The spirit of labour reforms lies in human-centric development: CUTS

APN, July 23, 2020

New Delhi:  While giving introductory remarks at a webinar titled ‘Labour Reforms and Collective Voice of Workers’, organised by CUTS International, Pradeep Mehta, Secretary General, CUTS International remarked that it is an imperative for us to balance the rights of workers and industry, and move forward to achieve the targets of economic growth and worker welfare. He also highlighted the need for a compact between Government, Industry and Trade Union to ensure human-centric economic growth.

Sabina Dewan, President, JustJobs Network, highlighted the presence of heterogeneity and informality amongst the ‘young’ Indian workforce which has immense potential to be leveraged. However, there is a need to do away with weak institutions and the labyrinth of regulations and focus on effective regulation rather than deregulation of labour.

C. K. Saji Narayanan, President, Bharatiya Mazdoor Sangh reflected on the paradigm shifts in worker welfare prior to and post the 1991 reforms. He went on to highlight that at present, the Indian labour force is witnessing another paradigm shift in terms of Atmanirbharta. However, for taking it forward certain principles need to be institutionalised in the industrial ecosystem such as ‘Udyog Parivaar’ and bureaucratic reforms.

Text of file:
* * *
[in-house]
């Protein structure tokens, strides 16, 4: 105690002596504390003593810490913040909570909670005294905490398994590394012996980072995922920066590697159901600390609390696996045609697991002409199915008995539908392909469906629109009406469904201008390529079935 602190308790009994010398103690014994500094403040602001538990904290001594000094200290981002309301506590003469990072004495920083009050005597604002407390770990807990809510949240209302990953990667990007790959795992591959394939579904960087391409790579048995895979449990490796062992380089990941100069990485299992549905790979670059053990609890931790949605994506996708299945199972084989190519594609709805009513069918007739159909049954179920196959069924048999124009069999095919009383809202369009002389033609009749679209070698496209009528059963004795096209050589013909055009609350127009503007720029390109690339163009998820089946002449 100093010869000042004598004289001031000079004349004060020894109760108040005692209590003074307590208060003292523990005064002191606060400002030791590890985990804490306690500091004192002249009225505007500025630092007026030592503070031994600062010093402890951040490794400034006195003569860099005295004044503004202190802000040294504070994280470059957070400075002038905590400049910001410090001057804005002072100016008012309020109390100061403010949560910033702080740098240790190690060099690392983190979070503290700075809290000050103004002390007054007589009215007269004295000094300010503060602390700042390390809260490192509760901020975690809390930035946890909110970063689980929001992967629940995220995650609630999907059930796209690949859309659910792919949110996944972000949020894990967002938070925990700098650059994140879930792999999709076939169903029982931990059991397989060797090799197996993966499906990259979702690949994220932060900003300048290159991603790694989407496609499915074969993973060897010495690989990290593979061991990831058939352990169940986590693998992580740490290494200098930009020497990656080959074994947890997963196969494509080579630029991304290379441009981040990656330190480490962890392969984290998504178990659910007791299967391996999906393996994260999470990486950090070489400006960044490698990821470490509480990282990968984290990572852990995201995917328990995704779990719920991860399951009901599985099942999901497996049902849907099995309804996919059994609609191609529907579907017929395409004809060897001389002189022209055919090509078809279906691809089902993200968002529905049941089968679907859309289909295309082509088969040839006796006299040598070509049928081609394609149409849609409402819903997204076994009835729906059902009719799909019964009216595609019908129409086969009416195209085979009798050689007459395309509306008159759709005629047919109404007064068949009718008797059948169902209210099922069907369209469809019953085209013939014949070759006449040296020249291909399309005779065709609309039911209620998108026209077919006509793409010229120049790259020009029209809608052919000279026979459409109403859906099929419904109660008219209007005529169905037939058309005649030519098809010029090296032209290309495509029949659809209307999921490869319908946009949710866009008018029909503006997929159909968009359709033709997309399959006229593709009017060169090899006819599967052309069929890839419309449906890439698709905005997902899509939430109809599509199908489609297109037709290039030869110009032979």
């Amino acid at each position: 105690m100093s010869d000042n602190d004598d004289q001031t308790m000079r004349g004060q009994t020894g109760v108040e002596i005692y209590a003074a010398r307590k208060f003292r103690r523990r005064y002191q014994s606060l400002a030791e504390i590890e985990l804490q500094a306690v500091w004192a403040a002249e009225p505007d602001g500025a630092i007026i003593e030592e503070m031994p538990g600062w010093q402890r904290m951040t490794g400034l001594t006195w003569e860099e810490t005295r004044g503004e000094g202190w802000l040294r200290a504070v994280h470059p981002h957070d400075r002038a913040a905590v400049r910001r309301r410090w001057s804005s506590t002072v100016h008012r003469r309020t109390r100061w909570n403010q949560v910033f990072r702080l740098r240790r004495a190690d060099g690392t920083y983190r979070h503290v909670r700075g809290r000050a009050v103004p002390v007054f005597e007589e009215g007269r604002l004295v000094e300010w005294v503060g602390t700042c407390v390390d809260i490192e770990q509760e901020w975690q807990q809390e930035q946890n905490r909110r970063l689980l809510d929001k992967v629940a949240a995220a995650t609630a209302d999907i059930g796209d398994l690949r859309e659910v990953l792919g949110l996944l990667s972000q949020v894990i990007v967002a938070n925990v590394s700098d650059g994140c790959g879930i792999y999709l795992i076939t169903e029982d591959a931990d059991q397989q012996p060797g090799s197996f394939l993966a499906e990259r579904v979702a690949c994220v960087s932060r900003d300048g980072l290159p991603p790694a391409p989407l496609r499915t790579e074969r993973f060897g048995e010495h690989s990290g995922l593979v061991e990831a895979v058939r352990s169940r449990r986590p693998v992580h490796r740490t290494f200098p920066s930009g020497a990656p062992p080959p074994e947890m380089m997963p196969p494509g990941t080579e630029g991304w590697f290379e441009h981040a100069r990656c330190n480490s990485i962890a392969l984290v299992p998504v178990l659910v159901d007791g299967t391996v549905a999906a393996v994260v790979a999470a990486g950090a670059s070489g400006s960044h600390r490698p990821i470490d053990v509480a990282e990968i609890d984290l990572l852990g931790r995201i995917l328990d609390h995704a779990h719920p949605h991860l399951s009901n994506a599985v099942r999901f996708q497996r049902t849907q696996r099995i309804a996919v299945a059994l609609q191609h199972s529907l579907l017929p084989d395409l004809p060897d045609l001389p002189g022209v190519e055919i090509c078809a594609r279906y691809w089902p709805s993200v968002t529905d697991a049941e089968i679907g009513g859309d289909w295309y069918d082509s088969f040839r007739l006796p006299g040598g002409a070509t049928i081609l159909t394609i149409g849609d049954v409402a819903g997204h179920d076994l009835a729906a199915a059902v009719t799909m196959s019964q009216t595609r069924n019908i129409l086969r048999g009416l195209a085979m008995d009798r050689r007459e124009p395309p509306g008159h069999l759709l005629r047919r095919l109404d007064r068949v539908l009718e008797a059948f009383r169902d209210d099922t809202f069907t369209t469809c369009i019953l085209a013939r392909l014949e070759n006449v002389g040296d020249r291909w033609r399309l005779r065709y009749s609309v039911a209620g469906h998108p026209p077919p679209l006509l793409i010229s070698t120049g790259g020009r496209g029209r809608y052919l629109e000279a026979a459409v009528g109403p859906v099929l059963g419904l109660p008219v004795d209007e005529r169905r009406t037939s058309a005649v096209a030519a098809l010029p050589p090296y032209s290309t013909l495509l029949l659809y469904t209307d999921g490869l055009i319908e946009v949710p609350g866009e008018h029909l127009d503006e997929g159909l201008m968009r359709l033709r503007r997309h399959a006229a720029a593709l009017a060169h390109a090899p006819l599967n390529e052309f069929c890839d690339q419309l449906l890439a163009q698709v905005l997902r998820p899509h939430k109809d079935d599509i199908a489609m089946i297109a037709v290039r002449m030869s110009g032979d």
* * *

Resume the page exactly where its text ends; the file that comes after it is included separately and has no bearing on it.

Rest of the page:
Amarjeet Kaur, General Secretary, All India Trade Union Congress (AITUC), stressed that labour reforms should focus on promoting labour-intensive industrialisation with an emphasis on better wages. At the same time, she completely disregarded reforms that take away rights of workers or promote monopolisation in the name of Atmanirbharta. She also highlighted the role of workers as consumers and the need for addressing the demand side.

Reema Nanavaty, Executive Director, Self-Employed Women Association (SEWA), underlined the need for building worker-owned and worker-managed local supply chains and enhancing market access for empowering workers, especially women. She also remarked that instead of an exploitative economic model the need of the hour is a ‘nurturing economy’.

Drawing from a short clip presented by the CUTS research team, Gautam Mody, General Secretary, New Trade Union Initiative, highlighted that industries are currently focussing on short term profits rather than growth and sustainability. Hence the emphasis is on paying for mechanical productivity and risk but not skills and social security. He opined that the focus should instead be on skills, technological advancement and innovation for institutionalising long-term worker well-being to complement enterprise well-being.

Summarising the enriching and insightful discussion, Bipul Chatterjee, Executive Director, CUTS International, highlighted the imminent need for research support for supplementing the trade union movement. He concluded by observing that labour needs to be transformed from the cost-side to the value-side of the profit function.

The webinar was attended by approximately 50 participants. These included trade union representatives, industry representatives, academicians, sector experts, civil society organisations, media personnel, etc.

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